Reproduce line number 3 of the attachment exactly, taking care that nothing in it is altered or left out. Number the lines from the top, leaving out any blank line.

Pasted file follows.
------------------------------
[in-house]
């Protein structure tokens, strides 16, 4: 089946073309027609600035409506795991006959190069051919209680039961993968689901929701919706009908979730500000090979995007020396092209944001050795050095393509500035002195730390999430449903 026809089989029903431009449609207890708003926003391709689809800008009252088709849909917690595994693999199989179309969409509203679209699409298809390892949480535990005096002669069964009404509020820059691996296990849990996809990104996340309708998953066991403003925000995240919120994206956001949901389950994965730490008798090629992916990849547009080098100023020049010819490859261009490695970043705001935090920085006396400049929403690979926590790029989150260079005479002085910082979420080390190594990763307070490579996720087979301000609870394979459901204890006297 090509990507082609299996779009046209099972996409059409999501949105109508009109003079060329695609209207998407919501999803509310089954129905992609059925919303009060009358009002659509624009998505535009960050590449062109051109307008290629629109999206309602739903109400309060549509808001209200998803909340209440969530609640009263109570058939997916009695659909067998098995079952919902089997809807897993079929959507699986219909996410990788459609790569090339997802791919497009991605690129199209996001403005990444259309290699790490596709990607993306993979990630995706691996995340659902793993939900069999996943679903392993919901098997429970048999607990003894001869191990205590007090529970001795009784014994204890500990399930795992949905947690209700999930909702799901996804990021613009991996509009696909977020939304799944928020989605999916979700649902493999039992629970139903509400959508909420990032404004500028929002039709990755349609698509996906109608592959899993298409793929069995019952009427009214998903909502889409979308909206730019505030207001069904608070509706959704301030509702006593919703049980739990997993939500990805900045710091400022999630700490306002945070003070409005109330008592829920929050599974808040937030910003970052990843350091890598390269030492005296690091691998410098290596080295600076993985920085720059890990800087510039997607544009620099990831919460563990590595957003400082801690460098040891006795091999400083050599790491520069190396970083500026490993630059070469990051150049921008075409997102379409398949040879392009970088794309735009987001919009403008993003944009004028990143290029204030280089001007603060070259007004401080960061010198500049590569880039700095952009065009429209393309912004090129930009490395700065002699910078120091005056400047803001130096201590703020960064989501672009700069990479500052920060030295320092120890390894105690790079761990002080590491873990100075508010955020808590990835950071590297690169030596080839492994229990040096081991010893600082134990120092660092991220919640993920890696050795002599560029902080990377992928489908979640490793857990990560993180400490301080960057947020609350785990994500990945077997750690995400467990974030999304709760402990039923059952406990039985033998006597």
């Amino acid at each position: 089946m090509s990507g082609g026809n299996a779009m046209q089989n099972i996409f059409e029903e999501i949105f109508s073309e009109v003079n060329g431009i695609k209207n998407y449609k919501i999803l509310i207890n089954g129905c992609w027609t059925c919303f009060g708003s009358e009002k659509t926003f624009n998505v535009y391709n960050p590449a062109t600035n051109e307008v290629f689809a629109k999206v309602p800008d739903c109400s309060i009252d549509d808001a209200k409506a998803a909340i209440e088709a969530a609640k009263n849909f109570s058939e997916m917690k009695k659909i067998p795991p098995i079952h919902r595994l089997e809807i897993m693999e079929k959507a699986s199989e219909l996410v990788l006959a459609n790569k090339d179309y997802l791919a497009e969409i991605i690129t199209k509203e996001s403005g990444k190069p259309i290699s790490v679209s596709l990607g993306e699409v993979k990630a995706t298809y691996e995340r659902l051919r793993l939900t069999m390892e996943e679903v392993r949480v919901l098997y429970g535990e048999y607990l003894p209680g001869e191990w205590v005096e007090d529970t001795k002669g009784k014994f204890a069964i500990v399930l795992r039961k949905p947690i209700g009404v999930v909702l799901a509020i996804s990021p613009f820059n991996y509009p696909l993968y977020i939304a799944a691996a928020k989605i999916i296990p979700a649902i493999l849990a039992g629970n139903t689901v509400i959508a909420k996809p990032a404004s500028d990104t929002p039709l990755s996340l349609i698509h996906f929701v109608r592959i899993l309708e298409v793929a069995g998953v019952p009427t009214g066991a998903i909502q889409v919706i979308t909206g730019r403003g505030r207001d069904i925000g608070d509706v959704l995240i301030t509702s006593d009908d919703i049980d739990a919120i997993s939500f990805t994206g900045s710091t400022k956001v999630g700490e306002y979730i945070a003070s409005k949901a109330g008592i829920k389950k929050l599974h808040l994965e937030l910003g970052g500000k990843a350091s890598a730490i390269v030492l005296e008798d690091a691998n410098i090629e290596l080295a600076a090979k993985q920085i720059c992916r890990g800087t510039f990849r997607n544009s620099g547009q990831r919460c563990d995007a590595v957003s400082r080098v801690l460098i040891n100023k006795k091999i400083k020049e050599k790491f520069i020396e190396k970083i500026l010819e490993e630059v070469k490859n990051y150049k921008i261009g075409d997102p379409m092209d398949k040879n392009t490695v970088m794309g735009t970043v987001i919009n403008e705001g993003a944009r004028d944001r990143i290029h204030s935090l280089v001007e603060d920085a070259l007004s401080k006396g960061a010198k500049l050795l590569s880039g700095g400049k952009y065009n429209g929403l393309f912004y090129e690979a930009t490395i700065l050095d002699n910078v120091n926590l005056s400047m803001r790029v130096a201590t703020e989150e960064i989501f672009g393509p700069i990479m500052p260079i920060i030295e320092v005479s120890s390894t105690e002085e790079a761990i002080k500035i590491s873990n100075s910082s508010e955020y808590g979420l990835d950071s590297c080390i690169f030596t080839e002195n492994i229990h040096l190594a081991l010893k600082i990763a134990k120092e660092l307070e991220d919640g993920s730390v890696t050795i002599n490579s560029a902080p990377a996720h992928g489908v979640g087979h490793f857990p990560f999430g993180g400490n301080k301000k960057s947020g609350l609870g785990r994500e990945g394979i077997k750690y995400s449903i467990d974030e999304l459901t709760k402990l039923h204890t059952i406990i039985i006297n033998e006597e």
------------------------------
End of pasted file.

């Amino acid at each position: 089946m090509s990507g082609g026809n299996a779009m046209q089989n099972i996409f059409e029903e999501i949105f109508s073309e009109v003079n060329g431009i695609k209207n998407y449609k919501i999803l509310i207890n089954g129905c992609w027609t059925c919303f009060g708003s009358e009002k659509t926003f624009n998505v535009y391709n960050p590449a062109t600035n051109e307008v290629f689809a629109k999206v309602p800008d739903c109400s309060i009252d549509d808001a209200k409506a998803a909340i209440e088709a969530a609640k009263n849909f109570s058939e997916m917690k009695k659909i067998p795991p098995i079952h919902r595994l089997e809807i897993m693999e079929k959507a699986s199989e219909l996410v990788l006959a459609n790569k090339d179309y997802l791919a497009e969409i991605i690129t199209k509203e996001s403005g990444k190069p259309i290699s790490v679209s596709l990607g993306e699409v993979k990630a995706t298809y691996e995340r659902l051919r793993l939900t069999m390892e996943e679903v392993r949480v919901l098997y429970g535990e048999y607990l003894p209680g001869e191990w205590v005096e007090d529970t001795k002669g009784k014994f204890a069964i500990v399930l795992r039961k949905p947690i209700g009404v999930v909702l799901a509020i996804s990021p613009f820059n991996y509009p696909l993968y977020i939304a799944a691996a928020k989605i999916i296990p979700a649902i493999l849990a039992g629970n139903t689901v509400i959508a909420k996809p990032a404004s500028d990104t929002p039709l990755s996340l349609i698509h996906f929701v109608r592959i899993l309708e298409v793929a069995g998953v019952p009427t009214g066991a998903i909502q889409v919706i979308t909206g730019r403003g505030r207001d069904i925000g608070d509706v959704l995240i301030t509702s006593d009908d919703i049980d739990a919120i997993s939500f990805t994206g900045s710091t400022k956001v999630g700490e306002y979730i945070a003070s409005k949901a109330g008592i829920k389950k929050l599974h808040l994965e937030l910003g970052g500000k990843a350091s890598a730490i390269v030492l005296e008798d690091a691998n410098i090629e290596l080295a600076a090979k993985q920085i720059c992916r890990g800087t510039f990849r997607n544009s620099g547009q990831r919460c563990d995007a590595v957003s400082r080098v801690l460098i040891n100023k006795k091999i400083k020049e050599k790491f520069i020396e190396k970083i500026l010819e490993e630059v070469k490859n990051y150049k921008i261009g075409d997102p379409m092209d398949k040879n392009t490695v970088m794309g735009t970043v987001i919009n403008e705001g993003a944009r004028d944001r990143i290029h204030s935090l280089v001007e603060d920085a070259l007004s401080k006396g960061a010198k500049l050795l590569s880039g700095g400049k952009y065009n429209g929403l393309f912004y090129e690979a930009t490395i700065l050095d002699n910078v120091n926590l005056s400047m803001r790029v130096a201590t703020e989150e960064i989501f672009g393509p700069i990479m500052p260079i920060i030295e320092v005479s120890s390894t105690e002085e790079a761990i002080k500035i590491s873990n100075s910082s508010e955020y808590g979420l990835d950071s590297c080390i690169f030596t080839e002195n492994i229990h040096l190594a081991l010893k600082i990763a134990k120092e660092l307070e991220d919640g993920s730390v890696t050795i002599n490579s560029a902080p990377a996720h992928g489908v979640g087979h490793f857990p990560f999430g993180g400490n301080k301000k960057s947020g609350l609870g785990r994500e990945g394979i077997k750690y995400s449903i467990d974030e999304l459901t709760k402990l039923h204890t059952i406990i039985i006297n033998e006597e």